Andre Ethier’s frightening most similar list

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According to Baseball-Reference similarity scores, here are the 10 most comparable players to Andre Ethier through age 29:

1. Dmitri Young
2. Richie Zisk
3. Rondell White
4. Jacque Jones
5. Aubrey Huff
6. Bobby Higginson
7. Corey Hart
8. Ellis Valentine
9. Jim Edmonds
10. Tony Oliva

Talk about a scary list. I’m not saying it’s worth putting much weight into similarity scores like this, but… yikes. Of course, the Dodgers just gave Ethier a five-year, $85 million contract with what apparently is a pretty easy vesting option for 2018. The five guaranteed years will cover Ethier’s age 31-35 seasons.

For the record, of the eight retired players here, just one hit 100 homers after age 31. That was Edmonds, a late bloomer who hit 230. Huff may get there — he has 86 the last five years — but he’s certainly not someone Dodgers fans want to see Ethier compared to.

The four most similar players to Ethier averaged a total of 53 homers and 204 RBI in their careers from age 31 onwards. The injury-prone White was the most successful of the bunch, and he averaged 13 homers and 53 RBI per season in his final five years.

Of course, I think Ethier will do better than that. But none of these other guys figured to fall off the map like they did, either. I do expect that come 2017, the Dodgers are going to be dreading Ethier’s $17.5 million vesting option. It’ll be much like Bobby Abreu’s $9 million vesting option that kept him with the Angels over the winter; the team won’t want it, but there may be no way to avoid it.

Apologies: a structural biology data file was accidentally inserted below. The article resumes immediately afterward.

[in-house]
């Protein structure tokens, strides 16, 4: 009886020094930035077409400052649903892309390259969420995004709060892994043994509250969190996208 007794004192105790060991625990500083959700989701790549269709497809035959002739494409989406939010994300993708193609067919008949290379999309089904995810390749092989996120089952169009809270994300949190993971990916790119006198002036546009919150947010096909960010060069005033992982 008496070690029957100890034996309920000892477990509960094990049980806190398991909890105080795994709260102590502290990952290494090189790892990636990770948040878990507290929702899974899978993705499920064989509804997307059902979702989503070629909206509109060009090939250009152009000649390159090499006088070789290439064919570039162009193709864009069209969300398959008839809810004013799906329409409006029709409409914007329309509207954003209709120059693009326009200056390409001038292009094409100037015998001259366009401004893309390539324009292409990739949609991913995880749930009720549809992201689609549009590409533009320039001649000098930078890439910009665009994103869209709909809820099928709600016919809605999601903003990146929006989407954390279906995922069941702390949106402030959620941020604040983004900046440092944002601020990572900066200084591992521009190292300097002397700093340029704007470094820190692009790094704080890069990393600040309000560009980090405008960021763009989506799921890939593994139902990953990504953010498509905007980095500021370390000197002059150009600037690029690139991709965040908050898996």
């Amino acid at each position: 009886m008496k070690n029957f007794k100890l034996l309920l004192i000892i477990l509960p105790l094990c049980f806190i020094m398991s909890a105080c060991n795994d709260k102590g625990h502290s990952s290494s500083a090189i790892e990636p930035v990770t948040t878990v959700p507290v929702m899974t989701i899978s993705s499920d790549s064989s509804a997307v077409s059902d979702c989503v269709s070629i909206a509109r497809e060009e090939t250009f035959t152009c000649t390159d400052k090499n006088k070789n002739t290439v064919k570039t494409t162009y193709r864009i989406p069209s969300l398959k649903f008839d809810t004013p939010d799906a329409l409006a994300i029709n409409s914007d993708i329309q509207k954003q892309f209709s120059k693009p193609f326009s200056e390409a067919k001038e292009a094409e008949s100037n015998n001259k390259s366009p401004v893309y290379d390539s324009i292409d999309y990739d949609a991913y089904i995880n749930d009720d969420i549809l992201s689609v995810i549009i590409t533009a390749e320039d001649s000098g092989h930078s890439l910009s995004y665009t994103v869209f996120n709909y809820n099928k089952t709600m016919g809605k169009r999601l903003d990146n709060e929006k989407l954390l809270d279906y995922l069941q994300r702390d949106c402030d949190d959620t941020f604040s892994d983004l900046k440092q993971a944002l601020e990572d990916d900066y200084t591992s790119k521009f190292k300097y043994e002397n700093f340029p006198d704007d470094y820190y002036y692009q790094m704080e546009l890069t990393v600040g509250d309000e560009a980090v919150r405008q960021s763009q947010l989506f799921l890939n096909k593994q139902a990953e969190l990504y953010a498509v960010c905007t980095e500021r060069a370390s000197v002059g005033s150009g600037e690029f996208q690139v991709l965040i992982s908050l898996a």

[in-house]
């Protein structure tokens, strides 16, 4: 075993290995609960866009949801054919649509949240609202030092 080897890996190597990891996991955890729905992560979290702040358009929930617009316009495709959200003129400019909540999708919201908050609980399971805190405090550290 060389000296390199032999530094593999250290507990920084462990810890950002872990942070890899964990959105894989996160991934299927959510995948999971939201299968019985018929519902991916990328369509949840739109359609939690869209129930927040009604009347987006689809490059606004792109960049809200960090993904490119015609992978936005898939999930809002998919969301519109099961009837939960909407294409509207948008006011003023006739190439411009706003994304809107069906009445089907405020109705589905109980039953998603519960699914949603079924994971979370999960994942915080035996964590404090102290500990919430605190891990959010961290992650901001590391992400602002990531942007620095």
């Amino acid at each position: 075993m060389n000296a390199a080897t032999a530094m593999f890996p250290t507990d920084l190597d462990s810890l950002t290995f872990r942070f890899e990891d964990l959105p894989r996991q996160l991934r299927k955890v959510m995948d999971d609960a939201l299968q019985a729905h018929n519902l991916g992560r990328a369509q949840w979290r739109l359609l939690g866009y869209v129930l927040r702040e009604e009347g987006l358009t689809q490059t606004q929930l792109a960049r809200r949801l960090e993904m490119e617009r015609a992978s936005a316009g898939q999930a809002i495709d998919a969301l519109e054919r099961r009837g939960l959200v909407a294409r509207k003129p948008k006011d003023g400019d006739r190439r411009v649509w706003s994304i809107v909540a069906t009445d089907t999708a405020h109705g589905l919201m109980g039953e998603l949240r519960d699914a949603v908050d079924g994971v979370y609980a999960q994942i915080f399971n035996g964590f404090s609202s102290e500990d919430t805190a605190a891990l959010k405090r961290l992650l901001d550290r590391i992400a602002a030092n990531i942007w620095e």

White Sox to extend protective netting to the foul poles

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Recently two more fans suffered serious injuries as the result of hard-hit foul balls at major league games. One of those fans was hurt at a White Sox game at Guaranteed Rate Field earlier this month. In response, the White Sox have taken it upon themselves to do that which Major League Baseball will not require and extend protective netting. From the Chicago Sun-Times:

The White Sox and Illinois Sports Facilities Authority are planning to extend the protective netting at Guaranteed Rate Field down the lines to the foul poles, according to a source.

Exact details will be announced later, but the changes will be made as soon as possible this season.

If recent history holds, they will not be the last team to do it.

Major League Baseball has taken a laissez-faire approach to protective netting over the past several years, requiring nothing even if it has made recommendations to teams to do something. The last time it made a suggestion was in December 2015 when teams were “encouraged” to shield the seats between the near ends of both dugouts and within 70 feet of home plate. In the wake of that recommendation only a few teams immediately extended their netting, primarily because if you ask a business to do something but say it is not required to do anything, it is not likely to do anything.

It would not be until September 2017, after a baby girl was severely injured at Yankee Stadium, that the rest of baseball was inspired to extend protective netting in keeping with MLB’s recommendations. Indeed, it was a land rush, with all 30 teams extending their netting by Opening Day 2018. While a generous interpretation would have everyone seeing the light simultaneously, my slightly more experienced eye saw it as a “don’t be the only team not to have extended netting by the time the next lawsuit hits” approach.

In the wake of the two recent injuries Major League Baseball issued a statement about how it “will keep examining” the matter of additional protective netting while, again, mandating nothing. Now that the White Sox are extending netting to the foul poles, however,  it’s not hard to imagine a situation in which other teams follow suit. Sooner or later, enough will likely have done so to create critical mass and make any team which has not done so to make the effort out of self-preservation.

Or, more generously, good sense.